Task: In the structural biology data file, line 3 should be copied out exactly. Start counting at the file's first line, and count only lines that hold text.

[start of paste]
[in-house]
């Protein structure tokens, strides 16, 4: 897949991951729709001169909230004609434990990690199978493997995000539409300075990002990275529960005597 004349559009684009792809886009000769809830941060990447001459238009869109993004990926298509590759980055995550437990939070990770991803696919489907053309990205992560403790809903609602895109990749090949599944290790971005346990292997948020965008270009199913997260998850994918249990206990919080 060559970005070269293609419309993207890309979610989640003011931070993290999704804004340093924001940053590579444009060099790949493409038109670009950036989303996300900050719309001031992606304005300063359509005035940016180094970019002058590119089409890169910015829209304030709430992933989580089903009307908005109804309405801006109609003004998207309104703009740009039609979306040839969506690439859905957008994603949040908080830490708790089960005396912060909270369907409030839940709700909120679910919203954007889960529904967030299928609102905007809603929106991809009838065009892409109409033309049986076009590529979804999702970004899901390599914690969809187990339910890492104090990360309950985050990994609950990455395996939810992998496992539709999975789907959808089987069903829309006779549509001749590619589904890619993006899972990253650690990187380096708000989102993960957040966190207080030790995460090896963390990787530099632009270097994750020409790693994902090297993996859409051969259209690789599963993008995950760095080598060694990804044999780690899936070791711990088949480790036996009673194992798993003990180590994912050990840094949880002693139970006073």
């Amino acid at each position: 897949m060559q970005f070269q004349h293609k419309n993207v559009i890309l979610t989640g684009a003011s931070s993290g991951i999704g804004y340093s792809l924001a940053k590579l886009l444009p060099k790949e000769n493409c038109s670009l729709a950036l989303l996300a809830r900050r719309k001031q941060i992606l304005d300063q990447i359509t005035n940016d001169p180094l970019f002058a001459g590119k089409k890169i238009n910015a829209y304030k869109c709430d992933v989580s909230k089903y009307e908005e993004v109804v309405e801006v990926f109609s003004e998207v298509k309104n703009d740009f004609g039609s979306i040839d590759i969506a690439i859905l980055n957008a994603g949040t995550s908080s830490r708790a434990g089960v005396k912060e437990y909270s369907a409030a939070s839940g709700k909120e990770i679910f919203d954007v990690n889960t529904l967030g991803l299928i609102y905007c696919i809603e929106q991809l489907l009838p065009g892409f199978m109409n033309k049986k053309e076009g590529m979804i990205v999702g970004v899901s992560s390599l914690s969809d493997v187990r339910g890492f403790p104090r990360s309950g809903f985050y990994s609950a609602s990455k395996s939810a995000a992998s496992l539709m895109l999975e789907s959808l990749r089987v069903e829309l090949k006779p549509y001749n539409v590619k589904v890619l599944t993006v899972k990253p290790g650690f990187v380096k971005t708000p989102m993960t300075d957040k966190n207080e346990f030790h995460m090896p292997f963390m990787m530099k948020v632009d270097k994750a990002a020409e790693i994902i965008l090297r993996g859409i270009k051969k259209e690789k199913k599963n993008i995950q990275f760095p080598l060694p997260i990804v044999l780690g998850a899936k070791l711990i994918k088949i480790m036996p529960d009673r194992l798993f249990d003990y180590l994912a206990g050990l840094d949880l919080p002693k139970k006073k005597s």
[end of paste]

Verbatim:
């Amino acid at each position: 897949m060559q970005f070269q004349h293609k419309n993207v559009i890309l979610t989640g684009a003011s931070s993290g991951i999704g804004y340093s792809l924001a940053k590579l886009l444009p060099k790949e000769n493409c038109s670009l729709a950036l989303l996300a809830r900050r719309k001031q941060i992606l304005d300063q990447i359509t005035n940016d001169p180094l970019f002058a001459g590119k089409k890169i238009n910015a829209y304030k869109c709430d992933v989580s909230k089903y009307e908005e993004v109804v309405e801006v990926f109609s003004e998207v298509k309104n703009d740009f004609g039609s979306i040839d590759i969506a690439i859905l980055n957008a994603g949040t995550s908080s830490r708790a434990g089960v005396k912060e437990y909270s369907a409030a939070s839940g709700k909120e990770i679910f919203d954007v990690n889960t529904l967030g991803l299928i609102y905007c696919i809603e929106q991809l489907l009838p065009g892409f199978m109409n033309k049986k053309e076009g590529m979804i990205v999702g970004v899901s992560s390599l914690s969809d493997v187990r339910g890492f403790p104090r990360s309950g809903f985050y990994s609950a609602s990455k395996s939810a995000a992998s496992l539709m895109l999975e789907s959808l990749r089987v069903e829309l090949k006779p549509y001749n539409v590619k589904v890619l599944t993006v899972k990253p290790g650690f990187v380096k971005t708000p989102m993960t300075d957040k966190n207080e346990f030790h995460m090896p292997f963390m990787m530099k948020v632009d270097k994750a990002a020409e790693i994902i965008l090297r993996g859409i270009k051969k259209e690789k199913k599963n993008i995950q990275f760095p080598l060694p997260i990804v044999l780690g998850a899936k070791l711990i994918k088949i480790m036996p529960d009673r194992l798993f249990d003990y180590l994912a206990g050990l840094d949880l919080p002693k139970k006073k005597s």